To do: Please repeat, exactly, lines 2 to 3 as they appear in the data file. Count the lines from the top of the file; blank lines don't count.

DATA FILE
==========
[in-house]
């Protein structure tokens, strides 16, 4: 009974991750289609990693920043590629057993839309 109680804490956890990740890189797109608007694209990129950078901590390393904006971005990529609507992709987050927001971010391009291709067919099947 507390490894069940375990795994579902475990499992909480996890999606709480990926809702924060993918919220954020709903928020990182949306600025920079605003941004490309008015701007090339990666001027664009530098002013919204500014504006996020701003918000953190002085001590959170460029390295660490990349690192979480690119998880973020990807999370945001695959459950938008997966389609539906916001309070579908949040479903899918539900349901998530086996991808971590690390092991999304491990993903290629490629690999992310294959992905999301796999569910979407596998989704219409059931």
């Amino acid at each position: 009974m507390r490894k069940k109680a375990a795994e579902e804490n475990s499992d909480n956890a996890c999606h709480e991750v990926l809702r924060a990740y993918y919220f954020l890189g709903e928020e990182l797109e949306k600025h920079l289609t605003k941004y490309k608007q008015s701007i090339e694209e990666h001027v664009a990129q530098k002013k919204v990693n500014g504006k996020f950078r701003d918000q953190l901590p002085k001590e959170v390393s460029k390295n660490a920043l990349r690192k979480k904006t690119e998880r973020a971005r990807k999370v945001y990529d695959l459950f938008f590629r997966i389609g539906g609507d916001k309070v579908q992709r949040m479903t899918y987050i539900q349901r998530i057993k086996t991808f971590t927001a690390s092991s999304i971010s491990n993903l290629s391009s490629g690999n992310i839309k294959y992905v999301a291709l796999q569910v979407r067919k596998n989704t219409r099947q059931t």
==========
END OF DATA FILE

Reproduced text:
């Protein structure tokens, strides 16, 4: 009974991750289609990693920043590629057993839309 109680804490956890990740890189797109608007694209990129950078901590390393904006971005990529609507992709987050927001971010391009291709067919099947 507390490894069940375990795994579902475990499992909480996890999606709480990926809702924060993918919220954020709903928020990182949306600025920079605003941004490309008015701007090339990666001027664009530098002013919204500014504006996020701003918000953190002085001590959170460029390295660490990349690192979480690119998880973020990807999370945001695959459950938008997966389609539906916001309070579908949040479903899918539900349901998530086996991808971590690390092991999304491990993903290629490629690999992310294959992905999301796999569910979407596998989704219409059931």
């Amino acid at each position: 009974m507390r490894k069940k109680a375990a795994e579902e804490n475990s499992d909480n956890a996890c999606h709480e991750v990926l809702r924060a990740y993918y919220f954020l890189g709903e928020e990182l797109e949306k600025h920079l289609t605003k941004y490309k608007q008015s701007i090339e694209e990666h001027v664009a990129q530098k002013k919204v990693n500014g504006k996020f950078r701003d918000q953190l901590p002085k001590e959170v390393s460029k390295n660490a920043l990349r690192k979480k904006t690119e998880r973020a971005r990807k999370v945001y990529d695959l459950f938008f590629r997966i389609g539906g609507d916001k309070v579908q992709r949040m479903t899918y987050i539900q349901r998530i057993k086996t991808f971590t927001a690390s092991s999304i971010s491990n993903l290629s391009s490629g690999n992310i839309k294959y992905v999301a291709l796999q569910v979407r067919k596998n989704t219409r099947q059931t």